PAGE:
1. Texture (9/10)

While very few people would recognize this song if they heard it today, it is one of the best on the album in my opinion. An excellent start to Ferment, the song has many complex and fast-paced guitar riffs. They pair well with the lyrics in the chorus. It’s a song that serves as a great preview of what you’re in for for the rest of the album.


2. I Want to Touch You (8.5/10)

This a track that did receive some radio play and did make a mark on some of the charts. While it’s certainly not my personal favorite, it’s still a solid song. Catherine Wheel would go on to make a similar but better sounding medium paced song called “Crank” on their next album. I would suggest listening to them back to back and making the final decision on which is better, although they are both very good.


3. Black Metallic (10/10)

If you had heard anything from this band, this would most likely be it. This song did receive a significant amount of radio play back in ’92. It reached as high as #9 on the billboard charts. Right from the beginning, an atmospheric , semi-fuzzy guitar riff kicks in. The vocalist Rob Dickinson unique voice takes over shortly after that. It’s hard for me to accurately describe it to you. It’s certainly deep but has another indescribable quality to it that you just have to listen to for yourself. The chorus is very simple but straight-forward and effective. There’s a lengthy guitar solo and one final chorus that completes the song. It ends up being quite the journey.

4. Indigo is Blue (9.5/10)

This is a song I can almost assure you you haven’t heard yet. You’ll be glad you did after listening to the video posted below. In my opinion, it’s just as big as “Black Metallic”. This one just doesn’t appeal to the masses as much. My guess is because of the almost odd sounding vocals throughout. Dickinson’s accent really sticks out in this one, especially in the chorus. Aside from that small flaw, the song is dope. Very deep, almost ambient at times. Like the track before it, it features an awesome, but much more condensed guitar solo. It builds up the whole time until the concluding chorus which puts the finishing touches on it perfectly.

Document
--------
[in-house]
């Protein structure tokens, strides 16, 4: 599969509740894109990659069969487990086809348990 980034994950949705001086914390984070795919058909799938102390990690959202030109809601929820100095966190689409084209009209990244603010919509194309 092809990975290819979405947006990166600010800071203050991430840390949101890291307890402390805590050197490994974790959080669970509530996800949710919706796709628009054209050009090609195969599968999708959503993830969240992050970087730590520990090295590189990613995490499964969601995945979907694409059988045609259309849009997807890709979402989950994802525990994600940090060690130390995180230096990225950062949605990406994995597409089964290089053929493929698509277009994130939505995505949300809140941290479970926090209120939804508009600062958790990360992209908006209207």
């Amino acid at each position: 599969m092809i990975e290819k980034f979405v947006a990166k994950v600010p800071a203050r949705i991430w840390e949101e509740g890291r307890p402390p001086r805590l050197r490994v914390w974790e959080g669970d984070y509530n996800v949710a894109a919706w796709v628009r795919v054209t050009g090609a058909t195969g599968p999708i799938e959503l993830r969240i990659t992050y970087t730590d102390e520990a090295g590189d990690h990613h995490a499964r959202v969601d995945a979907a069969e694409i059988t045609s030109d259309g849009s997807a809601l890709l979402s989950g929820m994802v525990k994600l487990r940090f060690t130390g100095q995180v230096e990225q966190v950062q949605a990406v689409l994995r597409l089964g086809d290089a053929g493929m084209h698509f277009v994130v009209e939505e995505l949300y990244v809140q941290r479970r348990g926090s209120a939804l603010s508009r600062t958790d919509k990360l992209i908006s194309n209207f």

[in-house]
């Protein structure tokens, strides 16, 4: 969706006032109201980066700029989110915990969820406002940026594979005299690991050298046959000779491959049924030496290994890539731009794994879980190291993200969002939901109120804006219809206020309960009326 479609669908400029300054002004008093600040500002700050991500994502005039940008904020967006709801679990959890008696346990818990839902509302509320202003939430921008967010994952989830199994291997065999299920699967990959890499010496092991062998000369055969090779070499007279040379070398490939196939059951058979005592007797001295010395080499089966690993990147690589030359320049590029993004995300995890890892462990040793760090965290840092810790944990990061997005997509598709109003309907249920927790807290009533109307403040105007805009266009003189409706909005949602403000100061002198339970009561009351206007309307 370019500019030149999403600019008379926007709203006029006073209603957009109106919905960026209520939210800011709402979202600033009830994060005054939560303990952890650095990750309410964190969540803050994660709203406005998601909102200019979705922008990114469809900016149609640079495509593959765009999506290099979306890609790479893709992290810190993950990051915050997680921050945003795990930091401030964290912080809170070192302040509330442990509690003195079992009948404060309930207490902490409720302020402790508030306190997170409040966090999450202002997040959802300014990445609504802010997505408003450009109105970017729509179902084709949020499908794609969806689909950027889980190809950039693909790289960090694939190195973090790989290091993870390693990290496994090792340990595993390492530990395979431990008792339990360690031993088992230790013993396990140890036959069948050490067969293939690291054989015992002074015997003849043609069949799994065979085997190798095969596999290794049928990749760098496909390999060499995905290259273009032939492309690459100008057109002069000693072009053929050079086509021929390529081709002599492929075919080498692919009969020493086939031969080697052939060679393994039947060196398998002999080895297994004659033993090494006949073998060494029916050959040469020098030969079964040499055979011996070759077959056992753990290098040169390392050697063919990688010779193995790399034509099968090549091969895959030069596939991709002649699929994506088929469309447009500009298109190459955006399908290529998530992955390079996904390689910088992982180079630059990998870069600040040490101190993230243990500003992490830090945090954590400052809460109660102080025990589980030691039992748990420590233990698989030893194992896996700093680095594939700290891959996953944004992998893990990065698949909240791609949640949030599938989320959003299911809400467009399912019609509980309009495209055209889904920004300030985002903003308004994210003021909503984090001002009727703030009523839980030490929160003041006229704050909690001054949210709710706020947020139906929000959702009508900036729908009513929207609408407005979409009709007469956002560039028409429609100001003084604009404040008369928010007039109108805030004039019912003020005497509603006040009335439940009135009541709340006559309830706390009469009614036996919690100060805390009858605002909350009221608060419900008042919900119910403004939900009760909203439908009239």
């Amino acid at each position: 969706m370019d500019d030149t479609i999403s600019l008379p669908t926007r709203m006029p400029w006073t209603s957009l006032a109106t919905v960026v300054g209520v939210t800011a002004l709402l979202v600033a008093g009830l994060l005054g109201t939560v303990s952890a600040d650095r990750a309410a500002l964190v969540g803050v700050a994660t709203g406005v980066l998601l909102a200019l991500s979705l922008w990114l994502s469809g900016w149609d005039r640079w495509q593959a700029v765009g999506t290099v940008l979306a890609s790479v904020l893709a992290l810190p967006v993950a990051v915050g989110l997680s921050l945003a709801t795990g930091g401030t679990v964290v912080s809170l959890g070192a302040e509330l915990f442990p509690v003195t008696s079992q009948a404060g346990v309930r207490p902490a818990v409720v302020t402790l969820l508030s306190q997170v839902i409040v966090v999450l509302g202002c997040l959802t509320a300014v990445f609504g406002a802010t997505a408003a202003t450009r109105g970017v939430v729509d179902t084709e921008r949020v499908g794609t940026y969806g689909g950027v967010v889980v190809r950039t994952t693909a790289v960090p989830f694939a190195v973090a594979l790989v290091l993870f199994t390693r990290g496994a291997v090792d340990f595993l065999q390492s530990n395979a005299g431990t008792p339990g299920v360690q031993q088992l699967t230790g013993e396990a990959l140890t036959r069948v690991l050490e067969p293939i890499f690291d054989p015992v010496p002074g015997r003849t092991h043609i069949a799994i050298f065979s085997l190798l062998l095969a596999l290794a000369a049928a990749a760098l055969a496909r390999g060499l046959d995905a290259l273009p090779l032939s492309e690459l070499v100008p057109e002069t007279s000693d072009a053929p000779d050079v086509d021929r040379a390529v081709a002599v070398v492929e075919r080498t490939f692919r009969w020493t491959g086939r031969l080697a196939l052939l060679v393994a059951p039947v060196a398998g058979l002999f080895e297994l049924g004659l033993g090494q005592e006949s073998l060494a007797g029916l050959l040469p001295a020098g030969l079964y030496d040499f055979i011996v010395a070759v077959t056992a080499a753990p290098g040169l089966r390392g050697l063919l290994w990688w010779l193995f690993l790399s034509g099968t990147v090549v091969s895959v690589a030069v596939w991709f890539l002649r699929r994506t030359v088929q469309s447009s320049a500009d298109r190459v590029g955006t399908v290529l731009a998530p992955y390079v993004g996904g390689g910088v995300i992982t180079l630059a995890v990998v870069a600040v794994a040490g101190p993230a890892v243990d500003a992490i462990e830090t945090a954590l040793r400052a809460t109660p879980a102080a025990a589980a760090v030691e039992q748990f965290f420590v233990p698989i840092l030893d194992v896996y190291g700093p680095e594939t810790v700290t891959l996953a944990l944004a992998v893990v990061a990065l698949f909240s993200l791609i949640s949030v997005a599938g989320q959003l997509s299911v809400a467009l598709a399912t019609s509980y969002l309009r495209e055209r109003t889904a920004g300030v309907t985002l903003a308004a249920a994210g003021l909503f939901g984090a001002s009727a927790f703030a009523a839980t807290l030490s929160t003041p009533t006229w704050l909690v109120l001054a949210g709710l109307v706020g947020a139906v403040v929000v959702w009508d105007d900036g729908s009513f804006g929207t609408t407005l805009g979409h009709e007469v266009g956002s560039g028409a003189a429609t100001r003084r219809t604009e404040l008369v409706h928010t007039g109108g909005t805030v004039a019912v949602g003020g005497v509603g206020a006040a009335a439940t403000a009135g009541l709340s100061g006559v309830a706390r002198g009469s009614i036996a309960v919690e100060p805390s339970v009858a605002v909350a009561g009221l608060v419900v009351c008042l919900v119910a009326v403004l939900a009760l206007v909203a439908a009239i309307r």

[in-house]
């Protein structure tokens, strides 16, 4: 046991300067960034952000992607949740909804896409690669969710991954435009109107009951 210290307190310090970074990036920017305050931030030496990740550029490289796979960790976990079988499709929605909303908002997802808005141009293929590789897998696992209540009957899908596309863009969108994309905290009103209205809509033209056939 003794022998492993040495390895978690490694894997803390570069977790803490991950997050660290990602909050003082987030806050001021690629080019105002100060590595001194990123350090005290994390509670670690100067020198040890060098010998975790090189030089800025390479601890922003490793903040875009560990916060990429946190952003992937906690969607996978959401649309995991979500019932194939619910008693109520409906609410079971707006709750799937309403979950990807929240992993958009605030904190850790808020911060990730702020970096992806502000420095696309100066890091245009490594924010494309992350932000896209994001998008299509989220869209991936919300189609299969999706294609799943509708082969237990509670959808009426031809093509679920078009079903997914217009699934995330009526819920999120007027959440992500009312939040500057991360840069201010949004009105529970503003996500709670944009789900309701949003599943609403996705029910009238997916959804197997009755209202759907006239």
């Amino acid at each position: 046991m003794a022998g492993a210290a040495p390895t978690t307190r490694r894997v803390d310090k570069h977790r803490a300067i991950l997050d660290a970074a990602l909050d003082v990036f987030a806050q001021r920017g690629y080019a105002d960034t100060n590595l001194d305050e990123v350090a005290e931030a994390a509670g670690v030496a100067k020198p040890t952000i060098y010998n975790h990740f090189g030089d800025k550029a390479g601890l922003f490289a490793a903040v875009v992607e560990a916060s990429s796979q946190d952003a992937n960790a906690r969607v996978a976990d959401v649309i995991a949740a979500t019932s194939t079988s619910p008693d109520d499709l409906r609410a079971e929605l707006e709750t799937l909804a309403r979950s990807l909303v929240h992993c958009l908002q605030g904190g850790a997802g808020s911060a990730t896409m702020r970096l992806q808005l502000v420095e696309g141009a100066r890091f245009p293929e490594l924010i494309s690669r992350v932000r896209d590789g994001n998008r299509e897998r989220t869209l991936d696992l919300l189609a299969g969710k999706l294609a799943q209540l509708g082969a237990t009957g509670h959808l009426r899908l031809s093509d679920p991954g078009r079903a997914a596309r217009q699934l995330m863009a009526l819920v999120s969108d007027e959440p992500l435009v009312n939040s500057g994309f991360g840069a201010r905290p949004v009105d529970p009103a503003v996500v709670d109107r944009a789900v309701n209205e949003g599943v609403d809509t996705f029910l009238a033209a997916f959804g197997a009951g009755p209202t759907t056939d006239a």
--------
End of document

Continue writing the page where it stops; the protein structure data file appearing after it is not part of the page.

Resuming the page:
5. She’s My Friend (8/10)


A nice, medium paced track. It’s an angsty sounding track that is laid back at the same time, kind of a loked out Soundgarden song.


6. Shallow (8.5/10)


For whatever reason, this song really sticks out to me. Not just because it sounds different than the rest of the songs on the album (even though it still contains that lackadaisical shoegaze sound that I like from Catherine Wheel ), it’s probably because of the lyrics. Upon reading them, I have zero idea what this song is about. See for yourself. But that’s never stopped me from enjoying a song. When it comes to appreciating something, especially art/music, you don’t have to know everything about it and it doesn’t need to have a complete meaning. There’s nothing wrong with enjoying something for what you see it as and nothing more.




7. Ferment (6.5/10)


Well it’s time for the obligatory slow song to make an appearance on the album. I’m glad that it took all the way until song 7 before it happened. Now I realize that not every rock song needs to be medium or fast paced to be good, but this one is WAY too slow for my liking. Despite it picking up in a hurry and getting intense at the 3:35 mark, it’s not a song I would go out of my way to hear.


8.Flower to Hide (7/10)


Starts out very progressively. It eventually builds up to a slightly disappointing chorus. There’s a rather quirky guitar solo but other than that, not much else noteworthy.


9. Tumble Down (6/10)


Again, it appears the album is starting to falter down the stretch. Filler song, tries to recycle a riff from “Texture” but fails to deliver on the near the same level.


10. Bill and Ben (6/10)

Sporadic, has some good rock elements to it but they don’t really come together as a whole very well.


11. Salt (6.5/10)

Catchy guitar riff at the intro. The song sputters after that. The instrumentals remain good throughout, but like the previous track, they aren’t able to muster up much of a final product.


12. Balloon (8/10)


This is a worthy closing track. No one part really sticks out other than the Bah, Bah-Bah, Bah’s that occur during some crunchy guitar riffs. It incorporates many good 90’s grunge elements and works as a short yet effective final song on a stellar album by Catherine Wheel.